• Find a problem that is really similar and you know that the model will be successful. Some toy dataset should make it. Then train the same architecture and see if the loss drops. This way you will check if what you have done in pytorch is right.
  • Use another algorithm or some else implementation. It might be that ResNet101 is not suitable for the problem.

Hope it helps :)

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    $\begingroup$ I like your idea of training on a toy dataset, I will try this approach. I will also compare the training results on VGG-16 to see if ResNet101 is the issue. $\endgroup$ – IntegrateThis Oct 11 '20 at 18:25
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    $\begingroup$ I wonder what a toy dataset would be for learning ROIs however? Any ideas appreciated. $\endgroup$ – IntegrateThis Oct 11 '20 at 18:37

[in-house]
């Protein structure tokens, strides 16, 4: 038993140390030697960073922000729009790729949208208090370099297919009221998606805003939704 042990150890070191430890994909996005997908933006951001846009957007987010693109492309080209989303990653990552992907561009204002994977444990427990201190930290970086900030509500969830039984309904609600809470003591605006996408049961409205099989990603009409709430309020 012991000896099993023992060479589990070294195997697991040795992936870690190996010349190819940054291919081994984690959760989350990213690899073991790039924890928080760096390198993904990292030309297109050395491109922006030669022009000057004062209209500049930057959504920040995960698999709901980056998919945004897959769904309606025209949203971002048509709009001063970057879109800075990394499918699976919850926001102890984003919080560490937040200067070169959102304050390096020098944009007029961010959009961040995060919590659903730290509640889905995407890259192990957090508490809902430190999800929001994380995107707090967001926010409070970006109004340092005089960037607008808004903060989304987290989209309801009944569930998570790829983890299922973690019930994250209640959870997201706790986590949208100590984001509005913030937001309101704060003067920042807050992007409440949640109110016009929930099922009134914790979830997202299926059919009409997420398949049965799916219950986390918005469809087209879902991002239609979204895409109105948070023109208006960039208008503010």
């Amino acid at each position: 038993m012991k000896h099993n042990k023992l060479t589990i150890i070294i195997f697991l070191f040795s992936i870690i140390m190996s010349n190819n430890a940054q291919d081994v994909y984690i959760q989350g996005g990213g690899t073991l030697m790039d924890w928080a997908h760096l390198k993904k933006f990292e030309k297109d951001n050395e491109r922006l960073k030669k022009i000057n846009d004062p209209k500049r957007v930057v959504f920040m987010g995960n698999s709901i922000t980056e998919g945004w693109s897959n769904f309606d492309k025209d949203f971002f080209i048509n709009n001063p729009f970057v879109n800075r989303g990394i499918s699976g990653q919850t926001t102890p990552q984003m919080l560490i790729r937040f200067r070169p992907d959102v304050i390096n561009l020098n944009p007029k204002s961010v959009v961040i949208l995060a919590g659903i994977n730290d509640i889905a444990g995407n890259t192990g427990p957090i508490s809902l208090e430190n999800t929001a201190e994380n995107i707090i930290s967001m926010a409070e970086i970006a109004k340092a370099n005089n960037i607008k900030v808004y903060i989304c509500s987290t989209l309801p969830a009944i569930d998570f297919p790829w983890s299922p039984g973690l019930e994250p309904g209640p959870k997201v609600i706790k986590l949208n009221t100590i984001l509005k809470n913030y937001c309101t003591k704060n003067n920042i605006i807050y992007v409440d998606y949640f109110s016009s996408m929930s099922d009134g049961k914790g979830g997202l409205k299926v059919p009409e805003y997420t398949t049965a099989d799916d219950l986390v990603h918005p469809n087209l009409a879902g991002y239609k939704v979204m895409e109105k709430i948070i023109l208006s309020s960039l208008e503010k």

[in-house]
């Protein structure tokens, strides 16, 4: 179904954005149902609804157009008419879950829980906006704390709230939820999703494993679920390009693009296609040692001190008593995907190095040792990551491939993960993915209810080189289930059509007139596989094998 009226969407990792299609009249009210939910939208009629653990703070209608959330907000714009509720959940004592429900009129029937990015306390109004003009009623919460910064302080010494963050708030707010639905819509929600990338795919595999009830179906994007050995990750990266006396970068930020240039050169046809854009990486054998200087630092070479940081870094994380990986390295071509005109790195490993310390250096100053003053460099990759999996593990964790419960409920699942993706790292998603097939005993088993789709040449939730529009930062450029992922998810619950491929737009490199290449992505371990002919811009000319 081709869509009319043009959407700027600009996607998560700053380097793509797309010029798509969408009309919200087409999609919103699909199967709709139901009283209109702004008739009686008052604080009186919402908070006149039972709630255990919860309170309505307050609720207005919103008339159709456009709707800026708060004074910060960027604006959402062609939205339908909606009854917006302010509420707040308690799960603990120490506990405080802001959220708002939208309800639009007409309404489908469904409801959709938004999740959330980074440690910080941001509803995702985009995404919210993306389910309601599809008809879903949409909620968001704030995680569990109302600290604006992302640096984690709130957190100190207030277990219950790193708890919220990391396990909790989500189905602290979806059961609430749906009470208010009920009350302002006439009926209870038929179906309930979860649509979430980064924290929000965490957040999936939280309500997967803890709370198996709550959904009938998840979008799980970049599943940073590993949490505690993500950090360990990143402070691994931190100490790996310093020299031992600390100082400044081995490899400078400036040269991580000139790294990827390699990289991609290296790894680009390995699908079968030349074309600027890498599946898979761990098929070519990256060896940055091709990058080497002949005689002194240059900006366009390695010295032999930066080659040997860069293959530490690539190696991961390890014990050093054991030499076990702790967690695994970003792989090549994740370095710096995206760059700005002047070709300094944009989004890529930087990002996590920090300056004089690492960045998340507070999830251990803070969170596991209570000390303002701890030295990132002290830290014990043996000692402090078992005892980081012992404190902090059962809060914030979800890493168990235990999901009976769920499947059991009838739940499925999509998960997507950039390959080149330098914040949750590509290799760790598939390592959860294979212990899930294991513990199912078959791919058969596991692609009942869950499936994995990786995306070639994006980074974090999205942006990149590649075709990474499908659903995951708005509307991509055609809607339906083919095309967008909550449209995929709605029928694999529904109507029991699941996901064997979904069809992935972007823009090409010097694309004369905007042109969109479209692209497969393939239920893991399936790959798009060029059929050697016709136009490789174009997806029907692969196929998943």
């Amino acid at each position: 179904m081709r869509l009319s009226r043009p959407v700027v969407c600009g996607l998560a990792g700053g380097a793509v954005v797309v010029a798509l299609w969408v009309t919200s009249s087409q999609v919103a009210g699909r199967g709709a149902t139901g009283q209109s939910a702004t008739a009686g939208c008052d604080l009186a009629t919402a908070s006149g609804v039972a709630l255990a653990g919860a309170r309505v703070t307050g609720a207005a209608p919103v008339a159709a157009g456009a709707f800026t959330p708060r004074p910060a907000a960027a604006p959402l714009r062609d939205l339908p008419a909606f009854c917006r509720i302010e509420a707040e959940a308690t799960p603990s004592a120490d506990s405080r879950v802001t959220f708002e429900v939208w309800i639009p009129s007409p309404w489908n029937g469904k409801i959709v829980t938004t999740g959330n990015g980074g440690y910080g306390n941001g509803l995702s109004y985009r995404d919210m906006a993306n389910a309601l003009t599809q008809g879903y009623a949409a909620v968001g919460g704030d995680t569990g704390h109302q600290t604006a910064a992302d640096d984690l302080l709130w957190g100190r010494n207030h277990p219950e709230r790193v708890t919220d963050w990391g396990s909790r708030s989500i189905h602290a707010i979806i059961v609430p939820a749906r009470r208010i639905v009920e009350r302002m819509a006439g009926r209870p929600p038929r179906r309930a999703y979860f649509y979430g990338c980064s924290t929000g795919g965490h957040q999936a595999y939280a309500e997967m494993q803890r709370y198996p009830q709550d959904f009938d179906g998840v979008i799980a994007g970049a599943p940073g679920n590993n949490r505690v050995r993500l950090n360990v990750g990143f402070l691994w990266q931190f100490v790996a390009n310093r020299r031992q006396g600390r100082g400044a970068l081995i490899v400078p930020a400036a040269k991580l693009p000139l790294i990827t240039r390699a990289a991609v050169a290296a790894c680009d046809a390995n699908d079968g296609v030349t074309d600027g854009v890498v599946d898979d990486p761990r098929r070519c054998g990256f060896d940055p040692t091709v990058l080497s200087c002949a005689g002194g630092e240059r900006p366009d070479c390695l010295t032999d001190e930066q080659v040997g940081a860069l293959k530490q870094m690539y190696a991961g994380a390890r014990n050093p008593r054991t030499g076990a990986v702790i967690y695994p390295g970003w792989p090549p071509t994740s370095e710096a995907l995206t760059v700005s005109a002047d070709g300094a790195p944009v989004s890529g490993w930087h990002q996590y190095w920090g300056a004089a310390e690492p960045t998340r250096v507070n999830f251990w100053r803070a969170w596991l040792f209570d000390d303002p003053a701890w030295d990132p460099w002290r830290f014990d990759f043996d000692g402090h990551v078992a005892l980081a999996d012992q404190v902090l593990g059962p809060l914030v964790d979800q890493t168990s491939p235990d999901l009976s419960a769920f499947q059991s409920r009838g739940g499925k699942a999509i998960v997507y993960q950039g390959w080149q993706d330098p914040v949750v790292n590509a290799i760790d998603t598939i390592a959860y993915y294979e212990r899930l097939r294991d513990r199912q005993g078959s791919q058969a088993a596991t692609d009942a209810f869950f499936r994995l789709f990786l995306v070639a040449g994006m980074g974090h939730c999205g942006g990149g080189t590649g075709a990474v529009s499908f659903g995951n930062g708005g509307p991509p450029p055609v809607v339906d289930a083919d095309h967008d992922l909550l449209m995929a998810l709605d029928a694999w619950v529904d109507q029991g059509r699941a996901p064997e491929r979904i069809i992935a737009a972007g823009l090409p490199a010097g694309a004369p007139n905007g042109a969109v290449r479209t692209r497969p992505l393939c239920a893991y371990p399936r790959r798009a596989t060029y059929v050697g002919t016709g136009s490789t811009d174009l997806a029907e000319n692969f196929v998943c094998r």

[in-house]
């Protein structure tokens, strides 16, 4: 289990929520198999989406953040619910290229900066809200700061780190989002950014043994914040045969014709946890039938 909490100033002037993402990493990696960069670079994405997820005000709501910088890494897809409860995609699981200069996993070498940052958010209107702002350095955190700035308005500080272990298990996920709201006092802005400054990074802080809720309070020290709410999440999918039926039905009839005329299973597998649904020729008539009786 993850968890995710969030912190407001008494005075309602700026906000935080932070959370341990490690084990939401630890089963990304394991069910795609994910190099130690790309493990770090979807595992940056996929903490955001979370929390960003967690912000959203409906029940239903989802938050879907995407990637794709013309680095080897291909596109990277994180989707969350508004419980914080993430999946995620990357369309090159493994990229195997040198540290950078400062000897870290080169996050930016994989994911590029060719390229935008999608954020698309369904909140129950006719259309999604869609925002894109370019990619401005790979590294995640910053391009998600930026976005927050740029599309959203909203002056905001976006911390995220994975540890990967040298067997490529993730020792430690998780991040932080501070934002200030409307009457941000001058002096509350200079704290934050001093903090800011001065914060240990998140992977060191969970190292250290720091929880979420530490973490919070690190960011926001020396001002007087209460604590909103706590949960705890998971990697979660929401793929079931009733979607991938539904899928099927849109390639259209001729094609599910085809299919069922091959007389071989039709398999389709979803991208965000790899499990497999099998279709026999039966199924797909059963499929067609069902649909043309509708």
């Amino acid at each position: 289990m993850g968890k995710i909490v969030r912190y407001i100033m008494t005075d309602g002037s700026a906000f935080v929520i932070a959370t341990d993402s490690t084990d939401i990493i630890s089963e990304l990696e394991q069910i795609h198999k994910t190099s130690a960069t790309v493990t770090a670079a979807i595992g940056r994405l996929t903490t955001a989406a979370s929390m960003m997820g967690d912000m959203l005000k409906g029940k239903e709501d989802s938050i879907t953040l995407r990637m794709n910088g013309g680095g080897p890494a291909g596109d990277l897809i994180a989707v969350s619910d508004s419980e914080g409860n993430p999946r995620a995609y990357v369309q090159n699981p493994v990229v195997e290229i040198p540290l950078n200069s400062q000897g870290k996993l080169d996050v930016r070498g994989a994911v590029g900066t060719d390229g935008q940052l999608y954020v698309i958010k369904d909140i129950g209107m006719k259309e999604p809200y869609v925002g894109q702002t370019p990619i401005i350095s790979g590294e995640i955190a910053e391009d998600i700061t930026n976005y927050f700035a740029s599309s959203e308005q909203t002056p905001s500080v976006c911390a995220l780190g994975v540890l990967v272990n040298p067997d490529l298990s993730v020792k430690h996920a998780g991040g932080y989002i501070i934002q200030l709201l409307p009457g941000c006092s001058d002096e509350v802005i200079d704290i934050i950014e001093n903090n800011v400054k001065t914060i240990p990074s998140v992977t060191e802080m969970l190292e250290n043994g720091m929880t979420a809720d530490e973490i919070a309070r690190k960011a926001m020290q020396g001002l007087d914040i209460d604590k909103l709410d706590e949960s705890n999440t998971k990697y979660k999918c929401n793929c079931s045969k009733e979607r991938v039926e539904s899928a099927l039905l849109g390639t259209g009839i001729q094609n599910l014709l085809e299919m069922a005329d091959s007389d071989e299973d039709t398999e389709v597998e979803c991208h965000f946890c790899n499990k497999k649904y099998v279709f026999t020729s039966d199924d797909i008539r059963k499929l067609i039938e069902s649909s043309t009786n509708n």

• $\begingroup$ @IntegrateThis what does the literature say about toydata for ROI? $\endgroup$ – Carlos Mougan Oct 12 '20 at 6:05
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So far I have tried a few things that have helped a lot:

  • First, embarassingly I was inputting images in BGR format to a network trained on RGB format.
  • Second, trying the optimizer:
optimizer = torch.optim.SGD(filter(lambda p: p.requires_grad, ResnetRPN.parameters()), lr=0.001, momentum=0.9, weight_decay=0.0005)

Perhaps the Adam optimizer is not good for convolutional neural networks ??

as in the original paper, in addition to a learning rate scheduler that after 24 epochs decreases the learning rate to 0.0001.